Charlie Sheen: the Drama Continues...

Anyone who has read, watched or heard the news in the past few weeks knows that Charlie Sheen has been very busy lately. In the midst of his feud with the producers of his hit TV show, "Two and a Half Men", he has also now dealing with the continuation of his feud with his ex-wife, Brooke Mueller. On Wednesday, March 2, 2011, Brooke went to the Los Angeles County Court House and obtained a restraining order against Charlie which forced him to hand over his two twin boys to the police when they arrived at his home that same day.

Brooke told the Court that he was worried about the safety of the boys not only because of Charlie's now very public drug and alcohol abuse, but also because he had threatened to stab her in the eye with a pen knife, and told her that he would cut her head off, put it in a box and send it to her mom. While the totality of Brooke's pleadings are not known, she was successful in obtaining a Restraining Order against Charlie which states that he must not come within 100 feet of her or their children until a March 22, 2011 Court date.

Restraining Orders in Ontario

In Family Courts, requests for Restraining Orders are taken very seriously as such Orders carry criminal sanctions with them. The Family Law Act and the Children's Law Reform Act allows a party to make an application for an interim or final restraining order against a spouse or former spouse or a person other than the former spouse if the person is cohabiting with the individual for any period of time. In order to obtain a restraining order, a party must show that they have reasonable grounds to fear his or her own safety or the safety of any child in his or her lawful custody.

A breach of a Restraining Order can result in a fine of $5,000.00 and/or three months imprisonment on a first offence and a fine of up to $10,000.00 and up to two years imprisonment on each subsequent offence. Therefore, when a party makes a claim that a Restraining Order is required, the Court will have to be satisfied that the situation warrants it.

From the facts as we know them, and if what has been reported is true, it is likely that an Ontario Court would take Brooke's claims quite seriously. Charlie has been in the media very frequently bragging about his partying and drug and alcohol use and because of this, it would be difficult for any Court to state unequivocally that the children would not be in harm's way with this type of behaviour. In addition, the claims that Brooke has made that Charlie has threatened her life are also quite serious and a Court would likely take these seriously as well. The Court's decision would come down to whether they believed that Brooke reasonably believed that her safety and that of her twins were at risk. Charlie's very public and erratic behaviour may be reason enough for a Court to believe that his partying ways would be a risk to the children when they were in his care and that Brooke is reasonable in believing that he may act on his verbal threats. Also, while we cannot say what the terms of the restraining order would be if Charlie and Brooke lived in Ontario, the Court has the liberty to issue an order preventing the spouse or former spouse from "molesting, annoying or harassing" the applicant or the children. This can include all forms of contact including direct or indirect communication.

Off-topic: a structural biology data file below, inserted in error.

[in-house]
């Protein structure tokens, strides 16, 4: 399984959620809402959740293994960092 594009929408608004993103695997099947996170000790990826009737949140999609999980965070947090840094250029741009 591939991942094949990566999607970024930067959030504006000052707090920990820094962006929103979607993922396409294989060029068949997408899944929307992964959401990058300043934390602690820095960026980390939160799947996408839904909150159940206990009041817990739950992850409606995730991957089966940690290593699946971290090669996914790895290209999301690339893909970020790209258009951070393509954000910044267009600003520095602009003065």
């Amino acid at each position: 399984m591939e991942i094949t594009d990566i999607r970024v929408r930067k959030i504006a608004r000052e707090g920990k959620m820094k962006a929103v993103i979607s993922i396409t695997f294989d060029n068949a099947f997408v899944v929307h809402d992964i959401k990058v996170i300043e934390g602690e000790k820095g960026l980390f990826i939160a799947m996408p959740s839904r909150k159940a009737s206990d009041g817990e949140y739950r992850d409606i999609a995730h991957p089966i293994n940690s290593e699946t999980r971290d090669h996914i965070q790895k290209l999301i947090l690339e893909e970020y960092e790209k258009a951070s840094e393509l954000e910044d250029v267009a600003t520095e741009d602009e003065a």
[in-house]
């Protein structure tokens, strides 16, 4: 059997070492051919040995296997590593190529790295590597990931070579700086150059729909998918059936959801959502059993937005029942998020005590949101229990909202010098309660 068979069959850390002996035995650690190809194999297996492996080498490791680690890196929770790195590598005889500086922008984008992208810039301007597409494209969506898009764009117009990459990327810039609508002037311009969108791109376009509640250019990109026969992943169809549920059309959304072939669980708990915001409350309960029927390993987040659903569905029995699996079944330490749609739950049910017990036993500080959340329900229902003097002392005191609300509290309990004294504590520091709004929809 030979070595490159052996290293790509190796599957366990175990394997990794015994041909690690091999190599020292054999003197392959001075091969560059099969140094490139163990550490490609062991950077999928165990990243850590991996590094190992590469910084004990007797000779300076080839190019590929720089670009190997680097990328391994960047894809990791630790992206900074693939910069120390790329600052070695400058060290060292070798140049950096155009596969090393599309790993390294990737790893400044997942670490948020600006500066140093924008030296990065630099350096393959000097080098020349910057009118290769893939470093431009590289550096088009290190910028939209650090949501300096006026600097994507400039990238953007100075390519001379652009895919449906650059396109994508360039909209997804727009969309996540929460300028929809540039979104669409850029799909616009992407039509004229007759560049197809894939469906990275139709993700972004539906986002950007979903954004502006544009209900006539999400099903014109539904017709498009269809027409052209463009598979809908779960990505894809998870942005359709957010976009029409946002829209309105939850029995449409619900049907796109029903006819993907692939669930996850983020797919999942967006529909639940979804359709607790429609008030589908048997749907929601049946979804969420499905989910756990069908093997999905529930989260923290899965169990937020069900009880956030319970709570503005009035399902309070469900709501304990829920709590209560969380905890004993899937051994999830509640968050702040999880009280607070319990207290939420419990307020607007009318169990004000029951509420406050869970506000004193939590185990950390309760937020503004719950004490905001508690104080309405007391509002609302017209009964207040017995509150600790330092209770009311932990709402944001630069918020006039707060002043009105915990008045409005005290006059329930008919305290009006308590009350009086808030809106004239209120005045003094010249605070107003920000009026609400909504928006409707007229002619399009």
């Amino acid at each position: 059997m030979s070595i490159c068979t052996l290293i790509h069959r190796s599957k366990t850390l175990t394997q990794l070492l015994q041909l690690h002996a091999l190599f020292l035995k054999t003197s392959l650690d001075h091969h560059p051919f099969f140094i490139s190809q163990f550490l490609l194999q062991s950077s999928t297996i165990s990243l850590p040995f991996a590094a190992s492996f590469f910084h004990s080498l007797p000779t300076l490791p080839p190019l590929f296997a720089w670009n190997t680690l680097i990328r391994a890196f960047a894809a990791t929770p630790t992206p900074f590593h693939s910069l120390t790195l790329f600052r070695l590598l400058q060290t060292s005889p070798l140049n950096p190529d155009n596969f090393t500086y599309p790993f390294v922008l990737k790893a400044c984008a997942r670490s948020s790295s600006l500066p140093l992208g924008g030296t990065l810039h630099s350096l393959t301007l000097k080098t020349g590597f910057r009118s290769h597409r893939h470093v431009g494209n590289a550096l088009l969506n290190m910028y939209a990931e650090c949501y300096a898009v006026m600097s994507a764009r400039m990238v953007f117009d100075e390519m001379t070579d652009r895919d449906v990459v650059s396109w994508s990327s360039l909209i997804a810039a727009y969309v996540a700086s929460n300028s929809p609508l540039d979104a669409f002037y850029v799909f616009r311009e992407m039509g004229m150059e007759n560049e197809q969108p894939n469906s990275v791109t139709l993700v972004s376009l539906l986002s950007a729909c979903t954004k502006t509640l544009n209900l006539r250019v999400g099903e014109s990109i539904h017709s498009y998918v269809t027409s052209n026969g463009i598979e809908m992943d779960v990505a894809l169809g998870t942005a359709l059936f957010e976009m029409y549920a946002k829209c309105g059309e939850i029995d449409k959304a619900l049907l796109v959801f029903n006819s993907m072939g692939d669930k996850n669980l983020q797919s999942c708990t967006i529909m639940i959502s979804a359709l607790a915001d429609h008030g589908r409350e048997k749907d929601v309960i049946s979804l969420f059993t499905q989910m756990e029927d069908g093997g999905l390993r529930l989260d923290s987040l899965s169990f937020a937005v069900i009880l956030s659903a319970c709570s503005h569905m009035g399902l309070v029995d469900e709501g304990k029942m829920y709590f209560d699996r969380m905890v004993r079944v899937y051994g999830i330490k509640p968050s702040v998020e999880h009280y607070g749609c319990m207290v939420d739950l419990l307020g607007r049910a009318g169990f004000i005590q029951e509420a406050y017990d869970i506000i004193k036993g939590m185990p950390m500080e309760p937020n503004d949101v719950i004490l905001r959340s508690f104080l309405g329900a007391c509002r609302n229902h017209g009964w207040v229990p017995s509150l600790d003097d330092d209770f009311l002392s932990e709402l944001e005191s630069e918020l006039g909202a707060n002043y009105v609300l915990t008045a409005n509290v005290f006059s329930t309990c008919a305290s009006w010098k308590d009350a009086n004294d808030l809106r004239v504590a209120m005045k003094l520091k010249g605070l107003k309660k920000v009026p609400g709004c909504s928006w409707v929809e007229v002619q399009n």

In this case, it also appears as though Brooke attended at Court and filed the materials supporting her position without Charlie's knowledge. If the two lived in Ontario, Brooke would have been able to do this under what's called an ex parte Motion, or a Motion without notice. This means that if there is an emergency, a party can attend at the Court, without notifying the other party that they are doing so, and make submissions to the Court as to why they should be granted the award that he/she is seeking without first notifying the other party. Where this is the case and an Order is made against the other party, the Court will order that the matter be brought back before the Court in order to allow the party that had the Order made against him or her to have an opportunity to be heard and to dispute the Order. The March 22, 2011 Court date currently scheduled for Charlie and Brooke is likely the date on which Charlie will be given the opportunity to dispute the Order and make his own submissions as to why the Order should not be in place and show why his twins are not in danger when they are in his care.

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